Jun. 30—Chartiers Valley area property owners will have to pay a little more in real estate taxes next school year as part of next school year's $72.1 million budget.
School directors approved their 2021-22 spending plan with a tax hike of just under 3% in setting the new millage rate at 18.758 mills.
The 0.5462-mill increase from this school year equates to the average homeowner with a $131,400 property paying a little less than $6 more per month in real estate taxes.
District communications director Mikaela Duckstein said increased pension obligations and charter school tuition payments, as well as capital projects require more tax dollars.
"State and federal funding, however, does not match the cost of providing mandated services and benefits, leaving a large gap to be filled by local taxpayers," she said via email. "Furthermore, several Chartiers Valley School District facilities are in need of updating in the near future in order to continue providing our children with safe and comfortable learning environments.
"These capital improvements include updates at the intermediate school, primary school and secondary athletic facilities. Even with this increase, Chartiers Valley continues to have one of the lowest millage rates in Allegheny County."
No cuts to programs or staffing was noted. The district has about 3,300 students in grades K-12.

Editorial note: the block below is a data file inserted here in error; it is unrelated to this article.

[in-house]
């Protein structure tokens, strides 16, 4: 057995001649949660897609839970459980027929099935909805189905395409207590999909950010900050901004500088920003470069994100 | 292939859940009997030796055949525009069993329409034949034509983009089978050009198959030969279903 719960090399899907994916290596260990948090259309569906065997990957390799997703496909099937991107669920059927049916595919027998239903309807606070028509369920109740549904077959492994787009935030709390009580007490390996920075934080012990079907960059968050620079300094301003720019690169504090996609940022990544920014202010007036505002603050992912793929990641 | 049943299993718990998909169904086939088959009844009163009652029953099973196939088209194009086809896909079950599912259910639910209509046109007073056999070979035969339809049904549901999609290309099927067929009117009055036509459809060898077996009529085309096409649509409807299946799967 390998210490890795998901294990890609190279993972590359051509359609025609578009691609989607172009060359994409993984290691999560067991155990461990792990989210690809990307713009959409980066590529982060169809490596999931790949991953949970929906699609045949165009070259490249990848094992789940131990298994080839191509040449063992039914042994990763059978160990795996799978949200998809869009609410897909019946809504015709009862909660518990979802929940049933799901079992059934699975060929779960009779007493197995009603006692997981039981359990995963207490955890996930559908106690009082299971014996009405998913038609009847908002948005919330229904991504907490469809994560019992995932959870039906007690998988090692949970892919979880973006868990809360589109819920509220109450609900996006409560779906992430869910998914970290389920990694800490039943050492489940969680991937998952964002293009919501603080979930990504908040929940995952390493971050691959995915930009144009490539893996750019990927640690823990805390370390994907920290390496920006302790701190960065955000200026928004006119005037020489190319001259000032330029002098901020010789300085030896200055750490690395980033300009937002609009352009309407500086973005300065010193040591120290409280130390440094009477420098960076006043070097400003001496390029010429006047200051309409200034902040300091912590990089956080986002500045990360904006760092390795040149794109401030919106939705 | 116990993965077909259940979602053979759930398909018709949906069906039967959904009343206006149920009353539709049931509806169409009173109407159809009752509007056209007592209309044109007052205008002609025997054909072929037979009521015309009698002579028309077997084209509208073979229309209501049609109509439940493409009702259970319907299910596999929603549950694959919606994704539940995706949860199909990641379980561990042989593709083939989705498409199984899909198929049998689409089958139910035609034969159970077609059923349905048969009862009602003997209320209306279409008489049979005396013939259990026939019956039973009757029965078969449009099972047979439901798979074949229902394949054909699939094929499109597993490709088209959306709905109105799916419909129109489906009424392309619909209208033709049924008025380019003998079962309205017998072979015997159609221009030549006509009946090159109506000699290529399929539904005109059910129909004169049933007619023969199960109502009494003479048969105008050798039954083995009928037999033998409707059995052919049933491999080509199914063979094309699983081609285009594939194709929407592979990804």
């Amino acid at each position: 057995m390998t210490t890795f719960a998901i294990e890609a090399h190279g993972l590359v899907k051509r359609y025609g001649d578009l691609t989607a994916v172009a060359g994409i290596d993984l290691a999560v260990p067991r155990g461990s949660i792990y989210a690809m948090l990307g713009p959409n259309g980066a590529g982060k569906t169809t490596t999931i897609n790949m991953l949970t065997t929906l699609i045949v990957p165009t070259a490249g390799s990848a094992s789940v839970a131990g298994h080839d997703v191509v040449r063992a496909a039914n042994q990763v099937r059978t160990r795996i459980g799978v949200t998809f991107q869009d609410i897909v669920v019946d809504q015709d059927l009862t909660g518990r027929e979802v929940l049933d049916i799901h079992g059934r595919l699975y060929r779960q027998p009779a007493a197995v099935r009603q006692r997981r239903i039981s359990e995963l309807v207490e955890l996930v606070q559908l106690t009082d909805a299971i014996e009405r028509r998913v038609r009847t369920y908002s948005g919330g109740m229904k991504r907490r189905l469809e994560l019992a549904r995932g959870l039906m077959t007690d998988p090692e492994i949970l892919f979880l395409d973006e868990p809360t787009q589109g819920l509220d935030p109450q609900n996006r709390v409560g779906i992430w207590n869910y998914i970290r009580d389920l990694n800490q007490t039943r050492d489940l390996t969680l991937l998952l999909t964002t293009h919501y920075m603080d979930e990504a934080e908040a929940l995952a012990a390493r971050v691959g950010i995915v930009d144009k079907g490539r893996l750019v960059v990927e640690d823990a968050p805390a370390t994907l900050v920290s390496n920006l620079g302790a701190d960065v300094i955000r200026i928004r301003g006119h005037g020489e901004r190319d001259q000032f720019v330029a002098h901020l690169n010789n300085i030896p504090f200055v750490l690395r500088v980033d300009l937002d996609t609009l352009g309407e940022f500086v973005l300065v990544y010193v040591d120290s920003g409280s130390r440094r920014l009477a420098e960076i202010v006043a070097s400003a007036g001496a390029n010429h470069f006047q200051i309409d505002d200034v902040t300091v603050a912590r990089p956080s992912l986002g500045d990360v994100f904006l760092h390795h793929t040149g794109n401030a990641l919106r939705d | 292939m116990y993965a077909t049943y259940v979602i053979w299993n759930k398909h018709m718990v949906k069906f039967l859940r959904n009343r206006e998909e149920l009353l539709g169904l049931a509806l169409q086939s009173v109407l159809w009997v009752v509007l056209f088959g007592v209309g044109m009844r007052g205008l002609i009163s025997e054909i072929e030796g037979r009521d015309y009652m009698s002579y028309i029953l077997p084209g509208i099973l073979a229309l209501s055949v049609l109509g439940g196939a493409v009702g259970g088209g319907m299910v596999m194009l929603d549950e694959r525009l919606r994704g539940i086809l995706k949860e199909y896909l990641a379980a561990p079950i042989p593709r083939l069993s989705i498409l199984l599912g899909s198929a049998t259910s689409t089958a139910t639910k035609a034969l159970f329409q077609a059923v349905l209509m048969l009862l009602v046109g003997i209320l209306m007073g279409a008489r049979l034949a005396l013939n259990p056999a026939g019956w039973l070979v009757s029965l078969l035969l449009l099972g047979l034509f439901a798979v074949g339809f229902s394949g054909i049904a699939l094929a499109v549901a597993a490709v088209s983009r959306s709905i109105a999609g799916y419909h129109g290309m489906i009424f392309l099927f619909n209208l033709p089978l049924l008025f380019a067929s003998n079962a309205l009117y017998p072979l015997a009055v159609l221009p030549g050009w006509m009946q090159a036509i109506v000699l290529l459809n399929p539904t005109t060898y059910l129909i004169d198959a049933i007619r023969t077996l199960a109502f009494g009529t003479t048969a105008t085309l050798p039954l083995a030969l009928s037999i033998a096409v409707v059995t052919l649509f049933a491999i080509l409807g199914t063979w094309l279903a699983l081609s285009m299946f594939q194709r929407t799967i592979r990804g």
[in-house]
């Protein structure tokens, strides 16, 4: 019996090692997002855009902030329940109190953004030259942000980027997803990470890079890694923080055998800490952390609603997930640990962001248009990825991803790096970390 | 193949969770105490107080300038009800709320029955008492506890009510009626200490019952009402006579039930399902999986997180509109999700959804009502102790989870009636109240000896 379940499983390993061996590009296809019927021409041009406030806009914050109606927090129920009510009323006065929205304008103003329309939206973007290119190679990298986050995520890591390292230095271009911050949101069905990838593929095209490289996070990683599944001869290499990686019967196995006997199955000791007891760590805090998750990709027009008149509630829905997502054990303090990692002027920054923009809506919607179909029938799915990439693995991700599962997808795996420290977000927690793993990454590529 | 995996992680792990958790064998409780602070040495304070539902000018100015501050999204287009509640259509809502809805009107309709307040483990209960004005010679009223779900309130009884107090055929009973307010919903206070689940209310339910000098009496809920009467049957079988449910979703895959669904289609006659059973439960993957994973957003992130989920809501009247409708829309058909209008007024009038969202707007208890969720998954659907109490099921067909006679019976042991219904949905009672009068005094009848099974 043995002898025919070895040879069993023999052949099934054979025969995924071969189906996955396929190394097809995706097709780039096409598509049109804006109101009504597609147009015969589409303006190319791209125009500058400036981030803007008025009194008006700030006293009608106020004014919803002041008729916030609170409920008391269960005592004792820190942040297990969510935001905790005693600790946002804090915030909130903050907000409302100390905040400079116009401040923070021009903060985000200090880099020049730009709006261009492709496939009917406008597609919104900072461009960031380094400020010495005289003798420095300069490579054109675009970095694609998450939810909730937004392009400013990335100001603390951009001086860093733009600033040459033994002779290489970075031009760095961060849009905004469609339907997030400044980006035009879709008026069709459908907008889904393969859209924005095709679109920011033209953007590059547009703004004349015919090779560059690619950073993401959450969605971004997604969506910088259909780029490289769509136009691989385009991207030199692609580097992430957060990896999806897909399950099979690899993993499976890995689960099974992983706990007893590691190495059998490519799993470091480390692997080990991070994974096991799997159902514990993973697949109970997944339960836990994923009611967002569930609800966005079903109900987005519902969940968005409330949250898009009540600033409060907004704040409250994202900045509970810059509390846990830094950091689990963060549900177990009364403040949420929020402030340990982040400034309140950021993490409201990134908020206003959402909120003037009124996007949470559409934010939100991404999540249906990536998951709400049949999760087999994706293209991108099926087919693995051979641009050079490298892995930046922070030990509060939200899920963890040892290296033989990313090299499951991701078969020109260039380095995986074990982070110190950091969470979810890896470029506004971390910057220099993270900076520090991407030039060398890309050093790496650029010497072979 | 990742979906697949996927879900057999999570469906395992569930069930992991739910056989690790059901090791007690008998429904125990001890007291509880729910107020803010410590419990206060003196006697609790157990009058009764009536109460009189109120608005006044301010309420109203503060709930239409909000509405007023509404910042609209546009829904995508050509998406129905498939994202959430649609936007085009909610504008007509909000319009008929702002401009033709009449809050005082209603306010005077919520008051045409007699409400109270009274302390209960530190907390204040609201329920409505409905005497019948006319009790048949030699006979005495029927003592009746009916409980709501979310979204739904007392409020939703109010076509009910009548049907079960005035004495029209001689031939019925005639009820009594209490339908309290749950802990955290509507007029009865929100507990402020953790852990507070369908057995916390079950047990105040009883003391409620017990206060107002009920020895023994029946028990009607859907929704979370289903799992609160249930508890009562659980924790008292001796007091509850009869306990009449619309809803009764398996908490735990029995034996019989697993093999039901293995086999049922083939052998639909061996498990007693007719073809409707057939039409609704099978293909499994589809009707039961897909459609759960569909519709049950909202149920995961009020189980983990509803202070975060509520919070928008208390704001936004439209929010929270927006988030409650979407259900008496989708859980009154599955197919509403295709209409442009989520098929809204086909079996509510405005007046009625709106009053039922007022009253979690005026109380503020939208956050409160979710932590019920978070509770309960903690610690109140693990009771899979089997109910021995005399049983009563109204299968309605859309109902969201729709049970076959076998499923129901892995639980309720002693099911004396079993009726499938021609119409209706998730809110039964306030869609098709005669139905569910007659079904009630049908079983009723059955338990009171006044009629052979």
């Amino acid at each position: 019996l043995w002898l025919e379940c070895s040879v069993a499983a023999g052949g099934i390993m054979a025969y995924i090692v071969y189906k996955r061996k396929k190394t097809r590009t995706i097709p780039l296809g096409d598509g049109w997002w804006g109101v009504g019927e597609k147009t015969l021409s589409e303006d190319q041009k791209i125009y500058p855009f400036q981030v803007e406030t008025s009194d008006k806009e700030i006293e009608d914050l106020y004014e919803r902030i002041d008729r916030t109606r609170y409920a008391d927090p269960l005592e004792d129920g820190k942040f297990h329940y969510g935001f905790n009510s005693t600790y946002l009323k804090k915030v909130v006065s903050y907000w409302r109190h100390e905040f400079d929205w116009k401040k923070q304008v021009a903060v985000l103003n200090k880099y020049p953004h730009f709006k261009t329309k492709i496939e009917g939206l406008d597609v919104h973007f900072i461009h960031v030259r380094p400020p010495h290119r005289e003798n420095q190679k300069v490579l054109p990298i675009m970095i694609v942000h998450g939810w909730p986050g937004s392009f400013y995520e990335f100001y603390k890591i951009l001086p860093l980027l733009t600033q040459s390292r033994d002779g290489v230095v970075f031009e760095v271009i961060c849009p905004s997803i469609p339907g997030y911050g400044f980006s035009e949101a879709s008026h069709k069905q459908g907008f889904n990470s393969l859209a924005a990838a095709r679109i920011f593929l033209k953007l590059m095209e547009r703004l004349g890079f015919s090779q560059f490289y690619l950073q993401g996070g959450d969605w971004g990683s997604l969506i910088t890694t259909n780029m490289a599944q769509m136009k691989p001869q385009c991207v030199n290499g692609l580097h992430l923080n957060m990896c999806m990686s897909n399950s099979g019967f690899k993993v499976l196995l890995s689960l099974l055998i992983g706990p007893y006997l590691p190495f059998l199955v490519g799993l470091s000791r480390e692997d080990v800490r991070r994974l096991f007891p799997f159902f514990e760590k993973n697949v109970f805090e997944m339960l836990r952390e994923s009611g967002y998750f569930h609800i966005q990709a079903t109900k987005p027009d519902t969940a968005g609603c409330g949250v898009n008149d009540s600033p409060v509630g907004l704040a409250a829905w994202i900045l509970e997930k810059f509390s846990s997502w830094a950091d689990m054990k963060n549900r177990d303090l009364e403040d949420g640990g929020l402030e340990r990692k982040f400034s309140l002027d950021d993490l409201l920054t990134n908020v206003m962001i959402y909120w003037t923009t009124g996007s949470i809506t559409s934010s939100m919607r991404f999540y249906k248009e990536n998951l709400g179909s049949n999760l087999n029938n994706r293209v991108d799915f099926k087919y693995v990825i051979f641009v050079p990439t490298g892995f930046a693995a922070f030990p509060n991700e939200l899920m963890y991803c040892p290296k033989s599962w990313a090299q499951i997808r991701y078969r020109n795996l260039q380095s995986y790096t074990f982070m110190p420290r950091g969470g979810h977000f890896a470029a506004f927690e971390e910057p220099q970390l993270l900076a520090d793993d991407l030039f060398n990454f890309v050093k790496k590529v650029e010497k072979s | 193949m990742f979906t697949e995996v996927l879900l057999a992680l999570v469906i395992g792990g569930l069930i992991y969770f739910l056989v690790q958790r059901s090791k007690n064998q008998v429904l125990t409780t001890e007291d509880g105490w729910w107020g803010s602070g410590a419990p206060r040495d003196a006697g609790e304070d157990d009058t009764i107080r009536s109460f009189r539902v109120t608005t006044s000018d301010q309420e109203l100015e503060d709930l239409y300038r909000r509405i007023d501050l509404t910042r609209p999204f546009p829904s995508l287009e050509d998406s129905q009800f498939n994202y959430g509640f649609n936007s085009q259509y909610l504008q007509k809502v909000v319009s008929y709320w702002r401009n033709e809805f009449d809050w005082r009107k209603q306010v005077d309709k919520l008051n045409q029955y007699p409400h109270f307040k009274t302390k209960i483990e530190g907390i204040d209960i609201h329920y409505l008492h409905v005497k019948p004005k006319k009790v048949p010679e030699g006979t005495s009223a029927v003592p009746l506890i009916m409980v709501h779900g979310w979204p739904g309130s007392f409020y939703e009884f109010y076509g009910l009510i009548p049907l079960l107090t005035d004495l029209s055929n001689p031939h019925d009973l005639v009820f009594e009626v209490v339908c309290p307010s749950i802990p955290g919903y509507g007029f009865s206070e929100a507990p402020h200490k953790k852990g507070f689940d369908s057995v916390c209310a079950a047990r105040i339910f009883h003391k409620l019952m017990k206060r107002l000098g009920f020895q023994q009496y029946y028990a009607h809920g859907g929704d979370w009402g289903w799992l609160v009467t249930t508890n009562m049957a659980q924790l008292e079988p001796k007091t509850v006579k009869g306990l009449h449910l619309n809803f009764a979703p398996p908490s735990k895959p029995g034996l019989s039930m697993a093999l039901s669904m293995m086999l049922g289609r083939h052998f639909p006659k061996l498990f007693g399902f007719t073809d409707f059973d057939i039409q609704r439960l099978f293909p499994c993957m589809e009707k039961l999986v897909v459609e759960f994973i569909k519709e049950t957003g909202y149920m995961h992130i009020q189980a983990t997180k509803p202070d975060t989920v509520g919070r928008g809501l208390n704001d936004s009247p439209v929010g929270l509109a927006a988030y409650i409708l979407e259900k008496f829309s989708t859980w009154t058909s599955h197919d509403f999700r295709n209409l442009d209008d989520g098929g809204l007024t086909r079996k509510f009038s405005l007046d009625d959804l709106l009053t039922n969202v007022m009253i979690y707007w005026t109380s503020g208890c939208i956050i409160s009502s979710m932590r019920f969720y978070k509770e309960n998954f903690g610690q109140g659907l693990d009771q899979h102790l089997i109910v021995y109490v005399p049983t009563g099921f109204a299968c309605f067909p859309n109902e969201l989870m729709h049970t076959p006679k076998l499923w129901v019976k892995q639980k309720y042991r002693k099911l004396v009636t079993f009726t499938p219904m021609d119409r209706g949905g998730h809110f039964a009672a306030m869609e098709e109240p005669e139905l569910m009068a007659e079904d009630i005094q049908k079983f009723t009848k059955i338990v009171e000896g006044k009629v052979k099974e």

Projected expenses and revenue were listed around $72.1 million.
Income includes about $43.4 million in real estate taxes, including delinquent collection and $5.4 million in earned income taxes.
About 75% of the budget, nearly $54.1 million, is allocated for salaries and benefits for district employees.
The district also plans to draw a little less than $61,000 in reserve funds to help balance the budget.
The budget was posted on the district's website at cvsd.net/departments/business-finance.
Board president Darren Mariano said the decision to raise taxes on the heels of a pandemic was not made lightly.
"Addressing our needs today and in the future is imperative to providing world-class learning experiences for our students," Mariano said. Although this increase comes at a difficult time, I believe the administration is looking forward to positioning the school district and fixing some of our aging infrastructure.
"I would like to thank the parents, students and staff for their support in what has been an unfamiliar school year. As the administration has conveyed, we have become a stronger district as we worked through one of the most difficult school years in history."
He also noted the district's investments in technology and wireless infrastructure to ensure all students have access to iPads and Chromebooks, as well as the continued efforts to ensure student safety through the upcoming school year.
"The infrastructure and technology will continue to add value to our learning environment regardless of the dynamics we may face," Mariano said. "It is the district's intention to begin the school year as we have prior to the pandemic, with in-person instruction five days per week. The district intends to continue to follow the health and safety protocols as outlined in our health and safety plan and will continually update as conditions warrant. The well-being of our students and staff remains our top priority."
Michael DiVittorio is a Tribune-Review staff writer. You can contact Michael at 412-871-2367, firstname.lastname@example.org or via Twitter .